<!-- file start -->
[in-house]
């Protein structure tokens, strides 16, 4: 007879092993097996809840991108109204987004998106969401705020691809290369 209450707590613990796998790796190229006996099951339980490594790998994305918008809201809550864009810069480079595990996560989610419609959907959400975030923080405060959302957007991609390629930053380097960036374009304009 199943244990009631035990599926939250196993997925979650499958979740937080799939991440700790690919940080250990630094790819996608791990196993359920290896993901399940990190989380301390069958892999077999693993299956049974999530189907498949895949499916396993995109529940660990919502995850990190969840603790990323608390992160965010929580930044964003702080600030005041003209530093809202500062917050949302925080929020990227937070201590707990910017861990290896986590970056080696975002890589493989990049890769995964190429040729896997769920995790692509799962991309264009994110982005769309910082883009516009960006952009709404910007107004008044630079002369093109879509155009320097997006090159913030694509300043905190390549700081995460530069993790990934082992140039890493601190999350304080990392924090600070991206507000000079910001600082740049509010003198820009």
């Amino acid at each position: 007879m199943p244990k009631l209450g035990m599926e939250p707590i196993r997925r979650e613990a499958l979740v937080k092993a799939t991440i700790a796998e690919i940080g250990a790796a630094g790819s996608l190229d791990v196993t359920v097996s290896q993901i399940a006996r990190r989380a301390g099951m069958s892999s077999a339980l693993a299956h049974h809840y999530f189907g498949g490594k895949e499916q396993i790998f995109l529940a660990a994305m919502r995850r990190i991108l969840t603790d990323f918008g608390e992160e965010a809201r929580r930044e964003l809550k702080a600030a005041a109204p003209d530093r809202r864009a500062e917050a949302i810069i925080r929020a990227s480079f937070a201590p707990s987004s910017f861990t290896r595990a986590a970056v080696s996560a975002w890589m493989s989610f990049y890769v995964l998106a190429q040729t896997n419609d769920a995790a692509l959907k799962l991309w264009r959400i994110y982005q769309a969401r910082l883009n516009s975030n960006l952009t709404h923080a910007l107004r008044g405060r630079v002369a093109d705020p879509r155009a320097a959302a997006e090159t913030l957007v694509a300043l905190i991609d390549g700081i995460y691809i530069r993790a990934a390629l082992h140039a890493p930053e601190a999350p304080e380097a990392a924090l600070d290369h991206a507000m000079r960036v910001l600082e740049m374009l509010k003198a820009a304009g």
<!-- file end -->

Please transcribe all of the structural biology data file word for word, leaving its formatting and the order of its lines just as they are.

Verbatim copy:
[in-house]
């Protein structure tokens, strides 16, 4: 007879092993097996809840991108109204987004998106969401705020691809290369 209450707590613990796998790796190229006996099951339980490594790998994305918008809201809550864009810069480079595990996560989610419609959907959400975030923080405060959302957007991609390629930053380097960036374009304009 199943244990009631035990599926939250196993997925979650499958979740937080799939991440700790690919940080250990630094790819996608791990196993359920290896993901399940990190989380301390069958892999077999693993299956049974999530189907498949895949499916396993995109529940660990919502995850990190969840603790990323608390992160965010929580930044964003702080600030005041003209530093809202500062917050949302925080929020990227937070201590707990910017861990290896986590970056080696975002890589493989990049890769995964190429040729896997769920995790692509799962991309264009994110982005769309910082883009516009960006952009709404910007107004008044630079002369093109879509155009320097997006090159913030694509300043905190390549700081995460530069993790990934082992140039890493601190999350304080990392924090600070991206507000000079910001600082740049509010003198820009």
């Amino acid at each position: 007879m199943p244990k009631l209450g035990m599926e939250p707590i196993r997925r979650e613990a499958l979740v937080k092993a799939t991440i700790a796998e690919i940080g250990a790796a630094g790819s996608l190229d791990v196993t359920v097996s290896q993901i399940a006996r990190r989380a301390g099951m069958s892999s077999a339980l693993a299956h049974h809840y999530f189907g498949g490594k895949e499916q396993i790998f995109l529940a660990a994305m919502r995850r990190i991108l969840t603790d990323f918008g608390e992160e965010a809201r929580r930044e964003l809550k702080a600030a005041a109204p003209d530093r809202r864009a500062e917050a949302i810069i925080r929020a990227s480079f937070a201590p707990s987004s910017f861990t290896r595990a986590a970056v080696s996560a975002w890589m493989s989610f990049y890769v995964l998106a190429q040729t896997n419609d769920a995790a692509l959907k799962l991309w264009r959400i994110y982005q769309a969401r910082l883009n516009s975030n960006l952009t709404h923080a910007l107004r008044g405060r630079v002369a093109d705020p879509r155009a320097a959302a997006e090159t913030l957007v694509a300043l905190i991609d390549g700081i995460y691809i530069r993790a990934a390629l082992h140039a890493p930053e601190a999350p304080e380097a990392a924090l600070d290369h991206a507000m000079r960036v910001l600082e740049m374009l509010k003198a820009a304009g």